खबर लहरिया English ‘We Are Just Watching Our Crops Die’ Say UP Farmers

‘We Are Just Watching Our Crops Die’ Say UP Farmers

taza1 finalAmbedkar Nagar. ‘We are just watching out crops die. Many of us depend on earnings from the sale of peppermint oil to buy the seeds for the paddy crop. But this time, we’re caught in a vicious cycle,’ said Jokhuram, also a resident of Aatampur Bajdaha village.

Peppermint and urad farmers in Ambedkar Nagar and Faizabad districts are facing a new problem – a dried up Sharda Canal. No water has been released in the canal for the last 2 months and these crops are now beginning to die. With the rabi season coming to an end, farmers had sown peppermint and urad in their fields to tide them over till it’s time for the kharif crop.

‘It’s been two months. There has been no water in the canal and many of us have not been able to irrigate the crop,’ says a worried Ram Bahadur Patel. His village, Khoriya Bujhavan is one of the several villages where farmers depend on the canal for more than 50% of the irrigation. ‘I have already suffered losses in the past month because of the unseasonal rain. The peppermint crop would have given us something for the next month or so but without irrigation from the canal, the situation is looking grim,’ said Asharam who lives in Aatampur Bajdaha. ‘We simply cannot afford to pay for private modes of irrigation at this time,’ he added.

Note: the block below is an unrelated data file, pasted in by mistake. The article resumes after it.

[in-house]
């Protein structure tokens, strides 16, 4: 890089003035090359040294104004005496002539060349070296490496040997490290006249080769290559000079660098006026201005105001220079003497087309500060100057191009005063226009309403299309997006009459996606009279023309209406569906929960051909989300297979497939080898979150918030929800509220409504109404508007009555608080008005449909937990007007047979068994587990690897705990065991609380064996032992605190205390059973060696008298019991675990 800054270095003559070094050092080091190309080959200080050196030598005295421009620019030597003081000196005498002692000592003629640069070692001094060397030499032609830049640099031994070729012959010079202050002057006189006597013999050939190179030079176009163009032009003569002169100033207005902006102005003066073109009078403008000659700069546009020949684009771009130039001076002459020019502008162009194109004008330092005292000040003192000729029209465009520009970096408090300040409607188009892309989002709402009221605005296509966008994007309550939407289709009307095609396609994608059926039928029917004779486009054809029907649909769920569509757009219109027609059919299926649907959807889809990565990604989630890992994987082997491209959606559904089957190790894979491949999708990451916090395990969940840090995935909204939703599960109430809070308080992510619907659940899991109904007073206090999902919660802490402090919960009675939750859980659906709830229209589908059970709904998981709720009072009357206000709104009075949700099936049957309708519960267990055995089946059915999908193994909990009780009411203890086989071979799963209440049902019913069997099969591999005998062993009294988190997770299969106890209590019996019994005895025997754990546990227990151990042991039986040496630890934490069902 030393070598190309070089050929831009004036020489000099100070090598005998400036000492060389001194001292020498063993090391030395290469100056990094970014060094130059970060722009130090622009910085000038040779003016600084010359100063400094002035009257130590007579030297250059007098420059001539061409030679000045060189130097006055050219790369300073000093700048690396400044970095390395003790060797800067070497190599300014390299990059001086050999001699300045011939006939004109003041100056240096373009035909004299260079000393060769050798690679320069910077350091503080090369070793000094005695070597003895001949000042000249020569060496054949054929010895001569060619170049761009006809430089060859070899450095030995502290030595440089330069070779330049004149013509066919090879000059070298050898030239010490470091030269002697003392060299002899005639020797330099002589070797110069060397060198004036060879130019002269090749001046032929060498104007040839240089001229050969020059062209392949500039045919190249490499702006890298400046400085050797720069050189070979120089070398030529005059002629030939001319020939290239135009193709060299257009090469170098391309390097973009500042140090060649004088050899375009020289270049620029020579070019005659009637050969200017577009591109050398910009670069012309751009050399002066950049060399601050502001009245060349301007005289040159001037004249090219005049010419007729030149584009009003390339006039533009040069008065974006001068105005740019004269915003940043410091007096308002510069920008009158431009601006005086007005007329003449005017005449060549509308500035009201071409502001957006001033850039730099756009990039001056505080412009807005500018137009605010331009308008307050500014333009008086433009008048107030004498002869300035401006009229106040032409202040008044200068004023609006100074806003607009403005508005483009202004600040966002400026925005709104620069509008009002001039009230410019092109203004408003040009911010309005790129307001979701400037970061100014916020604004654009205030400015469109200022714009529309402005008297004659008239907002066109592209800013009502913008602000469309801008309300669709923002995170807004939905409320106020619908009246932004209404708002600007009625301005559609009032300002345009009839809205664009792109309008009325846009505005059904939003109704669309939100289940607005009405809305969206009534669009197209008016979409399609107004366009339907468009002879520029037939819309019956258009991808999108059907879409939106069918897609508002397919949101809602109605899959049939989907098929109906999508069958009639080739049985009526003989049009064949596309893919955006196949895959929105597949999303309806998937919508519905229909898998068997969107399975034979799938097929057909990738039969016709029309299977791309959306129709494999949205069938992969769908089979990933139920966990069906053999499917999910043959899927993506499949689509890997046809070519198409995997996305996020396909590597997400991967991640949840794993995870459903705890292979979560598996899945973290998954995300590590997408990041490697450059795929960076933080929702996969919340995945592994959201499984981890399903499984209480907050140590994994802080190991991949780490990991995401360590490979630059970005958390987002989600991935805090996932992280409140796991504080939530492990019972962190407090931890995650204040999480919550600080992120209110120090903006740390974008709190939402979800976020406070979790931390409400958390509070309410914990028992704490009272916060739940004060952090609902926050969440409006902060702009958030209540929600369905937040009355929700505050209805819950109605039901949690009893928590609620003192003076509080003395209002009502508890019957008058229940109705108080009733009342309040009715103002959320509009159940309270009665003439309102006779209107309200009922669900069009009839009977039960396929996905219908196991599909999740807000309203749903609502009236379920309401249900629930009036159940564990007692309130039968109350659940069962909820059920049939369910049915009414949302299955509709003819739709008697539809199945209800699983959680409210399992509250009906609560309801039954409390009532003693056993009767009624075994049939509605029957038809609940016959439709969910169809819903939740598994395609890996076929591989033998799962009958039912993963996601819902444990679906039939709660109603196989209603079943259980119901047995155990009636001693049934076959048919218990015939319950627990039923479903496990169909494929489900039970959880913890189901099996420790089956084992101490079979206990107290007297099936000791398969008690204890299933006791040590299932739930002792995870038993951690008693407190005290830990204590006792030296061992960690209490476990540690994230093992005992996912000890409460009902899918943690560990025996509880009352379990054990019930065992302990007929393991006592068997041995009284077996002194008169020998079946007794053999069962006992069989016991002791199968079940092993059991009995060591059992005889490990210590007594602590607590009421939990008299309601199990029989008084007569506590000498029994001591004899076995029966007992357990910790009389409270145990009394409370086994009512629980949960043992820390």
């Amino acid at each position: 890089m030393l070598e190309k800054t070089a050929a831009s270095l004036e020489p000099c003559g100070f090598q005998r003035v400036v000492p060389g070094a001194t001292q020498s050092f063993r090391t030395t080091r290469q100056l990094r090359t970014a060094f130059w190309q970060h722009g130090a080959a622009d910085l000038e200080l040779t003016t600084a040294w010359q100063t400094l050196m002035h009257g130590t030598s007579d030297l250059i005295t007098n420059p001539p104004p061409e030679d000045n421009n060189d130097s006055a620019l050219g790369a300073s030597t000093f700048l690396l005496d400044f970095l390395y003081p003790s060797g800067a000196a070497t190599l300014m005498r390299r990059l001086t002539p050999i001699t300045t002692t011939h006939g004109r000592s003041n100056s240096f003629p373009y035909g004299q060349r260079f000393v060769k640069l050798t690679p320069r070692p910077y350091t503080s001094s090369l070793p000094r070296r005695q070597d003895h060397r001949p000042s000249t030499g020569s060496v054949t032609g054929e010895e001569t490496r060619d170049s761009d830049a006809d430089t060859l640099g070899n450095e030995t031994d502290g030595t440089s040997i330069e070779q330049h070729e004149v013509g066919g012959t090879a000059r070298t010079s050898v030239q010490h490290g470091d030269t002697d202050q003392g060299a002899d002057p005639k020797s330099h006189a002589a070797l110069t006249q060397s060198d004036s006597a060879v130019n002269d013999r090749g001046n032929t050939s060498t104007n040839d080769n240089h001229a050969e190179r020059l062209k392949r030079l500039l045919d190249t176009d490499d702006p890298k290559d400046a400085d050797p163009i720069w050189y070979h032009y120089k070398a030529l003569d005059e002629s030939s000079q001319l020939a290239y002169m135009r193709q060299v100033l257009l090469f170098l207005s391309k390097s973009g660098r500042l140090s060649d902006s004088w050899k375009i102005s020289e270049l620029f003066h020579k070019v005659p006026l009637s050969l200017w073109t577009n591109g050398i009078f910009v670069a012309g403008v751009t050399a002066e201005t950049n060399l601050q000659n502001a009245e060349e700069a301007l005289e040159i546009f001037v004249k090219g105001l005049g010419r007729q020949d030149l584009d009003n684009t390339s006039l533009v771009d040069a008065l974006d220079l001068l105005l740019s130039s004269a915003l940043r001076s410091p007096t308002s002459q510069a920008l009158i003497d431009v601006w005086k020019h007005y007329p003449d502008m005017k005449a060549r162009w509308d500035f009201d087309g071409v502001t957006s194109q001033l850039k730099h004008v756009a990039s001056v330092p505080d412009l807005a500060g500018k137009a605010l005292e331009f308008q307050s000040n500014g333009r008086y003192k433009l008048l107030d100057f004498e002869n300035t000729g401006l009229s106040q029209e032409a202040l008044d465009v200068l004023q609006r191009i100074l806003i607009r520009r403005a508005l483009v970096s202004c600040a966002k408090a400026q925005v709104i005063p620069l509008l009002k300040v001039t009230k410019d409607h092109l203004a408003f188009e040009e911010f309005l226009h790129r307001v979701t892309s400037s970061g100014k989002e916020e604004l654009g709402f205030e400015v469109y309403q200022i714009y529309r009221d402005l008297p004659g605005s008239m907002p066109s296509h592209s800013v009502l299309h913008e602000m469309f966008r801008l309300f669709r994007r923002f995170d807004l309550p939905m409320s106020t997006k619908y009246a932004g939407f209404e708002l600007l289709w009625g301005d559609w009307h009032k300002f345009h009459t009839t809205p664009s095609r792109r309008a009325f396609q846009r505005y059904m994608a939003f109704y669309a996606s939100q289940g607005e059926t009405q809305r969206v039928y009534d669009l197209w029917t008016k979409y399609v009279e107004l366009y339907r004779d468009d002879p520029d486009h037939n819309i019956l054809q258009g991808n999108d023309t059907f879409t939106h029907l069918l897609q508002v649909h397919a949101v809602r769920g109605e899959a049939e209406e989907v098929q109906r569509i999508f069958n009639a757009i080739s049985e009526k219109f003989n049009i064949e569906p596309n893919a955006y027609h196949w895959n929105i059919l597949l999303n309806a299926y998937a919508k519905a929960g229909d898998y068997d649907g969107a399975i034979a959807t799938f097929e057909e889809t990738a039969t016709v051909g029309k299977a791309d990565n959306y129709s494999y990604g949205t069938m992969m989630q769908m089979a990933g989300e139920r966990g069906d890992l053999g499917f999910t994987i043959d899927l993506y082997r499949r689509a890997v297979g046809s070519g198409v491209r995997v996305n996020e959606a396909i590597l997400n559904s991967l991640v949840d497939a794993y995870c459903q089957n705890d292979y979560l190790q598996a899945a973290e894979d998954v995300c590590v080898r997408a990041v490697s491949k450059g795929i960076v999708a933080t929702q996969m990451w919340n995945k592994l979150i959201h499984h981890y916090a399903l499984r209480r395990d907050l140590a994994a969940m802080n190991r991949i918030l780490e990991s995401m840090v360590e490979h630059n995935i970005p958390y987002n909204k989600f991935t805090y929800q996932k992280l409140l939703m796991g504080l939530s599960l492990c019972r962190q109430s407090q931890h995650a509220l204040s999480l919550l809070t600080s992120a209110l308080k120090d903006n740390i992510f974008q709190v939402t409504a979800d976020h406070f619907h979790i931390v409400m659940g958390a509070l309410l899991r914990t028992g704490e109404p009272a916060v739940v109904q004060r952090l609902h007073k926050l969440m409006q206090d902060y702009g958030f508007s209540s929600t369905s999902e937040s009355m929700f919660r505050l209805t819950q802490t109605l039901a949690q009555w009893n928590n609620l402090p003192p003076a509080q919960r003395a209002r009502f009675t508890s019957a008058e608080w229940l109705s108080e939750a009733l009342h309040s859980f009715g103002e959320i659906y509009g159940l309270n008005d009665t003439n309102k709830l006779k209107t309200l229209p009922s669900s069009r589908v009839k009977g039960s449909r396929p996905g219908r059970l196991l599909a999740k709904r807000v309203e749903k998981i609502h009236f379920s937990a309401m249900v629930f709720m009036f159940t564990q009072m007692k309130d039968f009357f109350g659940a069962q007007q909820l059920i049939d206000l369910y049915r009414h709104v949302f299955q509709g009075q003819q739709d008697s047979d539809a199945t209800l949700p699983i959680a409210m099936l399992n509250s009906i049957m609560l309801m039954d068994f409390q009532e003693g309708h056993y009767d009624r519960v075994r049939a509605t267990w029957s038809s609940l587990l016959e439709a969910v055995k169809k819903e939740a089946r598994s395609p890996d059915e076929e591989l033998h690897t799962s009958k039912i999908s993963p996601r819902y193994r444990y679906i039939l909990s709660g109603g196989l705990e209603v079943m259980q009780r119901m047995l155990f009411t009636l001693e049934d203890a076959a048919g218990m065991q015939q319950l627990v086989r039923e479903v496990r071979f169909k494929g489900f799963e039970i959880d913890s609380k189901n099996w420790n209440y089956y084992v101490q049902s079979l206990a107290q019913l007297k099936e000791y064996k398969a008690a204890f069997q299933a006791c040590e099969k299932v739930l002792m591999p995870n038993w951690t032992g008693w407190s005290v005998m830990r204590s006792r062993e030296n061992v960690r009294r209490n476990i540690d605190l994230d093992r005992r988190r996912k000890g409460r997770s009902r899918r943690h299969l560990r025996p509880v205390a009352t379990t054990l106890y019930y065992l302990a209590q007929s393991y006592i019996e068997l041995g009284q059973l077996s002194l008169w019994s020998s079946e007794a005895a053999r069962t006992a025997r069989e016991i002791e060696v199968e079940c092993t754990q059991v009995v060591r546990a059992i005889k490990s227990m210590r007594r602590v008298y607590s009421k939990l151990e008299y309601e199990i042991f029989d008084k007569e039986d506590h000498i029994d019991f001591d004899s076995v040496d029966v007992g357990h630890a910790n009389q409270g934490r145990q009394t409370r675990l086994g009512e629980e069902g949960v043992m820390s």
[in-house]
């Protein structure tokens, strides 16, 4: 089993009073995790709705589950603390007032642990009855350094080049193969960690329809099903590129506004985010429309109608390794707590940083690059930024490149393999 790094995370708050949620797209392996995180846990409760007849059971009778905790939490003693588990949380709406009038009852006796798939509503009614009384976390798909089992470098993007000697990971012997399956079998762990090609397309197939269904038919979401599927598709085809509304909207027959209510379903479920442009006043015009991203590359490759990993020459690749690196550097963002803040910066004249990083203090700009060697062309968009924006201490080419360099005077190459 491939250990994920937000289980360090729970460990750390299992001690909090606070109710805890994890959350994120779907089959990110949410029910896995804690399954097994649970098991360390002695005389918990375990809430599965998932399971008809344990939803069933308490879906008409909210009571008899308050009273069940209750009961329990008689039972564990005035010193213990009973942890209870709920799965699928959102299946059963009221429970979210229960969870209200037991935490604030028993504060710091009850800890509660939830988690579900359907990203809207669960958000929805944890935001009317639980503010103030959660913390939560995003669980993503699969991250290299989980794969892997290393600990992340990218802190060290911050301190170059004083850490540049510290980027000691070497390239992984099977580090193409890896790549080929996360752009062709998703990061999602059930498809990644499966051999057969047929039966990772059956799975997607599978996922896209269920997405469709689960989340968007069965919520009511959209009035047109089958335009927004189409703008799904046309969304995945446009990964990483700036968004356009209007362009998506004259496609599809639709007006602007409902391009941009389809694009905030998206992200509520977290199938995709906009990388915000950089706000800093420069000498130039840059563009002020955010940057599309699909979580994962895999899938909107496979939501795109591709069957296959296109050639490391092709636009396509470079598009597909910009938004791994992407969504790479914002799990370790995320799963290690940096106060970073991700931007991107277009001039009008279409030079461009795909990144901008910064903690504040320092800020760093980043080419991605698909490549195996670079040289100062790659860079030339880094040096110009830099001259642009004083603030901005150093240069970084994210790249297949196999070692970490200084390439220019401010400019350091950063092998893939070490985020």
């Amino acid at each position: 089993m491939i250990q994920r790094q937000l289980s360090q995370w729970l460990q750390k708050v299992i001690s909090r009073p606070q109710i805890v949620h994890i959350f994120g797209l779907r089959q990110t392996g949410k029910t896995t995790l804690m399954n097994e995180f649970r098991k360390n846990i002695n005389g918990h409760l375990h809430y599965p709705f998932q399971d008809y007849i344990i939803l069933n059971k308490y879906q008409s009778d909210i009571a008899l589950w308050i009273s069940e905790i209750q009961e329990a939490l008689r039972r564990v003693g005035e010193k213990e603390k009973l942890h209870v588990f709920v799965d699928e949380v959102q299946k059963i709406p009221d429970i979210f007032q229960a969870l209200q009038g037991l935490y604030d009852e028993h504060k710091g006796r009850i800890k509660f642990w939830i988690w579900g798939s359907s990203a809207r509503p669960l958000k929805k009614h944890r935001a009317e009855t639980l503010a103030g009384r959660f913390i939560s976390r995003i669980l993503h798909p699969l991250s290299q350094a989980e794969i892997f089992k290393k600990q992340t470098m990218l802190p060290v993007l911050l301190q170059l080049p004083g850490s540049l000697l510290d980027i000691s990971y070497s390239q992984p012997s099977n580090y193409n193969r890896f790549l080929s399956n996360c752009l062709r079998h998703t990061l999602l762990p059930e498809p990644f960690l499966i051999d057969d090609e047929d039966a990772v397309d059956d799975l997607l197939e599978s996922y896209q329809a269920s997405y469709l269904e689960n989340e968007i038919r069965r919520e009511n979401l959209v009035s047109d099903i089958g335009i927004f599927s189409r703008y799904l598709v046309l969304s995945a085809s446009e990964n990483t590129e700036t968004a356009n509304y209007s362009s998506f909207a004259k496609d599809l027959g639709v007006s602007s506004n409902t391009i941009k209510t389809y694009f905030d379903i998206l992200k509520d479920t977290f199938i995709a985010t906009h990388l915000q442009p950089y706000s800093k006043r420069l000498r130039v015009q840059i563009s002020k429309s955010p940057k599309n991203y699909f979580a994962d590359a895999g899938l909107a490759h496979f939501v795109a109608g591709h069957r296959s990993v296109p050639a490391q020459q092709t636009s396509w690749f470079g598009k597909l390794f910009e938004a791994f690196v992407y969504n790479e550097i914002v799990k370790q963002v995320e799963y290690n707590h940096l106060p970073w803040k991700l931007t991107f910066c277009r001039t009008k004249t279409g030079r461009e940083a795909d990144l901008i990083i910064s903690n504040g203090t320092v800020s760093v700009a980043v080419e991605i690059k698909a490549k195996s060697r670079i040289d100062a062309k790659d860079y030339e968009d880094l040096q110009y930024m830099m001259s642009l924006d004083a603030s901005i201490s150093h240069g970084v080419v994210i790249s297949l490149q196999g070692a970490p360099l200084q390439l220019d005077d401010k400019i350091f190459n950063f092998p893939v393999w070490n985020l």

Most farmers in central Uttar Pradesh harvest the wheat crop towards the end of the rabi season and in the interim couple of months before they can sow paddy, they are able to sow and harvest either peppermint or urad. These are popular choices for this period and sell for a good price in the market with peppermint oil selling for as high as Rs. 10,000 for a litre but these crops rely on artificial irrigation. Small farmers depend on the Irrigation Department to make water available at subsidized rates through canals.

Farmers say that no water has been released in the canal for almost 2 months now. Arranging for irrigation privately is not an option for most of these farmers. ‘With diesel prices touching Rs. 50 per litre and needing to pay separately for the pump at a rate of Rs. 35 per hour, the price of even one round of irrigation is too high. If the canal was functional, we would be getting water at Rs. 30 for a whole bigha of land,’ explained Jokhuram.

Additional Engineer at the Irrigation Department in Ambedkar Nagar Alok Sinha said, ‘The canal is being cleaned right now, that’s why water has not been released. This is done annually and is a necessary step.’ He refused to comment on the effect this was having on the farmers and said that the canal would be functional at some point in the last week of May.

Given that the complete cycle for the peppermint and urad crops is itself a little less than 2 months, the next 3 weeks will decide how heavy a price these farmers will end up paying.

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